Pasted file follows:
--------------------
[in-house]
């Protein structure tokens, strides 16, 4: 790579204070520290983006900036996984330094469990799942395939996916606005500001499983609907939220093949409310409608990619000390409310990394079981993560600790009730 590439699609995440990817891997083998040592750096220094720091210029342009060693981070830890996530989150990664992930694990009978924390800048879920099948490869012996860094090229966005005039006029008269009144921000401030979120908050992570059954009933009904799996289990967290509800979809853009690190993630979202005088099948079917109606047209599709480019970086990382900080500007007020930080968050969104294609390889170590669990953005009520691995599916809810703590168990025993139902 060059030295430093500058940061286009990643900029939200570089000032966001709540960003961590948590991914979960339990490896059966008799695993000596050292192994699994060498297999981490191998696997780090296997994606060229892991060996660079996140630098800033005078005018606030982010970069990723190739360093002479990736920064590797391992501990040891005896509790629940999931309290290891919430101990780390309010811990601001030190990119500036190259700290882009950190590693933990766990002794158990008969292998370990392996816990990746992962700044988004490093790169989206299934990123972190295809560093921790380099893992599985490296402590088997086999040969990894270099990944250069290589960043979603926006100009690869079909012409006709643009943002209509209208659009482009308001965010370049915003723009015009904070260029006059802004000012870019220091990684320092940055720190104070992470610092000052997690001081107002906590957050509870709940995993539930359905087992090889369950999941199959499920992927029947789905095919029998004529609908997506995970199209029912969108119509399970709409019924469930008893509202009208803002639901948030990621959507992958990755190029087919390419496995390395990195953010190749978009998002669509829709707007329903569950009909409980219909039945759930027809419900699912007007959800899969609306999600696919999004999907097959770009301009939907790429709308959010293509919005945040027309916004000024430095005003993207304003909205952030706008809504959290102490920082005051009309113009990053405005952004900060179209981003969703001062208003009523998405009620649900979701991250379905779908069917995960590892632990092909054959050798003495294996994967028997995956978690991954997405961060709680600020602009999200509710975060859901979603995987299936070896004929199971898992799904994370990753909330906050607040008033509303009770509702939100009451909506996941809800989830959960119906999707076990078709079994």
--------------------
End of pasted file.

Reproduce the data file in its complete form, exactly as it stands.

[in-house]
């Protein structure tokens, strides 16, 4: 790579204070520290983006900036996984330094469990799942395939996916606005500001499983609907939220093949409310409608990619000390409310990394079981993560600790009730 590439699609995440990817891997083998040592750096220094720091210029342009060693981070830890996530989150990664992930694990009978924390800048879920099948490869012996860094090229966005005039006029008269009144921000401030979120908050992570059954009933009904799996289990967290509800979809853009690190993630979202005088099948079917109606047209599709480019970086990382900080500007007020930080968050969104294609390889170590669990953005009520691995599916809810703590168990025993139902 060059030295430093500058940061286009990643900029939200570089000032966001709540960003961590948590991914979960339990490896059966008799695993000596050292192994699994060498297999981490191998696997780090296997994606060229892991060996660079996140630098800033005078005018606030982010970069990723190739360093002479990736920064590797391992501990040891005896509790629940999931309290290891919430101990780390309010811990601001030190990119500036190259700290882009950190590693933990766990002794158990008969292998370990392996816990990746992962700044988004490093790169989206299934990123972190295809560093921790380099893992599985490296402590088997086999040969990894270099990944250069290589960043979603926006100009690869079909012409006709643009943002209509209208659009482009308001965010370049915003723009015009904070260029006059802004000012870019220091990684320092940055720190104070992470610092000052997690001081107002906590957050509870709940995993539930359905087992090889369950999941199959499920992927029947789905095919029998004529609908997506995970199209029912969108119509399970709409019924469930008893509202009208803002639901948030990621959507992958990755190029087919390419496995390395990195953010190749978009998002669509829709707007329903569950009909409980219909039945759930027809419900699912007007959800899969609306999600696919999004999907097959770009301009939907790429709308959010293509919005945040027309916004000024430095005003993207304003909205952030706008809504959290102490920082005051009309113009990053405005952004900060179209981003969703001062208003009523998405009620649900979701991250379905779908069917995960590892632990092909054959050798003495294996994967028997995956978690991954997405961060709680600020602009999200509710975060859901979603995987299936070896004929199971898992799904994370990753909330906050607040008033509303009770509702939100009451909506996941809800989830959960119906999707076990078709079994």